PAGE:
By August, five months into the pandemic, I’d gotten into the swing of the “new normal.” I did all of my interviews by phone, darting out with a mask, gloves and lots of hand sanitizer when I needed to in order to get photos. I was glad to write some “happy” stories — downtown the Wong Family opened a new restaurant, the Union, featuring a stunning mural painted by Forest Wong, 17; Oroville High got a new varsity basketball coach; and the State Theatre restoration project was well underway.
In mid-August wildfire season started with a vengeance. The Potter Fire ignited on Aug. 18. The day before the Bear Fire started in Plumas National Forest. We never thought the Bear Fire would come close to the communities we covered, and at home I was too busy packing to evacuate from the Potter Fire to really pay any attention to what was happening “so far away.” Twenty-two days later the Bear Fire crossed into Butte County and evacuation orders were issued for Berry Creek, the first place I lived when I moved to Butte County from Oakland 31 years ago.
By Sept. 9, Berry Creek was leveled. I’d evacuated my mom to our home and we were busy packing for evacuation, again, busy running sprinklers 24/7, busy monitoring the falling ash — some of which was still lit as floated down onto our property and home.
As a correspondent it’s rarely my job to cover breaking news so while what was to become the sixth largest fire in the state’s modern history and the deadliest fire of the 2020 wildfire season raged around us, I supported the staff writers and photographers tasked with the hard, hot, dirty, often dangerous and sometimes scary job of covering the blaze. With COVID-19 restrictions in place there was no public place for reporters to take a break, get a bite to eat (at really odd hours), recharge batteries or remotely file their stories. So, I kept my home open and COVID-19 compliant clean 24/7 serving as satellite office and diner for my colleagues.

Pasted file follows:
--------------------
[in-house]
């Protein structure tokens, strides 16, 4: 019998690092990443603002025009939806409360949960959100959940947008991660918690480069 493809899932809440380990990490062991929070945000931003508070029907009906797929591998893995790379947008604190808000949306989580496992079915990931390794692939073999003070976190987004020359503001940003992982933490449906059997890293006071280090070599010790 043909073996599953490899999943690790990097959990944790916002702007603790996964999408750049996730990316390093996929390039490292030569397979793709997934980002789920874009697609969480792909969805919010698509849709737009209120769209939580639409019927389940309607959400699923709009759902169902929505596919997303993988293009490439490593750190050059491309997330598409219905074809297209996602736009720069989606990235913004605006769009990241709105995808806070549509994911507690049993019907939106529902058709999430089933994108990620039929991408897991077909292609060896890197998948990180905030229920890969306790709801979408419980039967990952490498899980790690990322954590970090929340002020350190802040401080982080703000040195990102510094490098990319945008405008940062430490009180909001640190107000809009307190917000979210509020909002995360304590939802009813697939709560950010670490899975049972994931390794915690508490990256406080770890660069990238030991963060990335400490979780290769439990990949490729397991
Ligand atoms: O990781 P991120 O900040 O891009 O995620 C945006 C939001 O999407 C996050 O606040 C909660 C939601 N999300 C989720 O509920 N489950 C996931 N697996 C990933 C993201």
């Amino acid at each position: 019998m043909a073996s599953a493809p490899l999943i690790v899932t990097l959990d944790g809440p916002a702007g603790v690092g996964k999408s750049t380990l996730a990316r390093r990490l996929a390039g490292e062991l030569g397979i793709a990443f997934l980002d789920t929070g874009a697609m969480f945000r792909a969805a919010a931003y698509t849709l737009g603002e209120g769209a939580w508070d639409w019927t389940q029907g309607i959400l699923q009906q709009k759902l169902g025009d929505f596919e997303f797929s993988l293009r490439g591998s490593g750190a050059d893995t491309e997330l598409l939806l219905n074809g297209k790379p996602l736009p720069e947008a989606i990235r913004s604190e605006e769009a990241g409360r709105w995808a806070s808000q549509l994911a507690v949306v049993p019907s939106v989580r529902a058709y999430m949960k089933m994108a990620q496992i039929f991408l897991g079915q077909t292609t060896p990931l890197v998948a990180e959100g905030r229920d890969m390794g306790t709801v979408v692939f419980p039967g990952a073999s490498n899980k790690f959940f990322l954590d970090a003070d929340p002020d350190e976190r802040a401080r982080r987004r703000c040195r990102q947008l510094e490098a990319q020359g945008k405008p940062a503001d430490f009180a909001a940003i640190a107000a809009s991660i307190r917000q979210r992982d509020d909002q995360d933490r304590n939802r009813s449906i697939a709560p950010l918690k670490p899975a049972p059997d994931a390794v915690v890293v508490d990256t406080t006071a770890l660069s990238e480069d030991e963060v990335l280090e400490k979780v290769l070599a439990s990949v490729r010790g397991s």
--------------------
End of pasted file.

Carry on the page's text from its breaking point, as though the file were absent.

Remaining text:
While the fire raged and smoke threatened to choke us all, more than 100 unmasked small business owners along with elected local and state officials met at Mike’s Grande Burger to protest another round of virus mandated business closures. It was a confronting story, a conflicting story for me to cover. I completely understood their anger over being told to shutter their businesses, again, and their fear that they could very well lose their businesses, but what I didn’t understand was how closures, mask wearing, social distancing were, in their view, political, not public health issues. I wrote the story and a follow-up story to it straight, no commentary. That’s how the stories should be written, and that’s how the people of this community expect me to write them. They trust me to leave my opinions for my weekly column, and to the very best of my ability I work not to betray that trust.
In October the fire was still burning, the Butte County Crop report was issued, Downtown Oroville was hosting a scarecrow contest and safety guidelines for celebrating Halloween were being issued. I was exhausted from the smoke and all things COVID.
The air was clear by November but the heat of the elections was on us; the counties COVID cases and deaths started to increase exponentially; the YMCA closed all programs and services except childcare; fundraisers for fire victims continued; the Community Emergency Response Team was well established with 26 trained volunteers; Father’s House Church opened the Lights of Hope Christmas Village while downtown businesses improvised and adjusted to keep holiday traditions alive.
On Dec. 3, the North Complex fires were 100-percent contained and I wrote a memorial for Jake Albright, one of the 16 victims who lost his life to the inferno when it burned through Feather Falls. December was also the month when news came that local hospitals would be receiving the first doses of the COVID-19 vaccines. Though there was some discrepancy about exactly when Oroville Hospital would be receiving its first 3,200 doses this was the first “glimmer of hope” COVID story I got to write. And, I was thankful.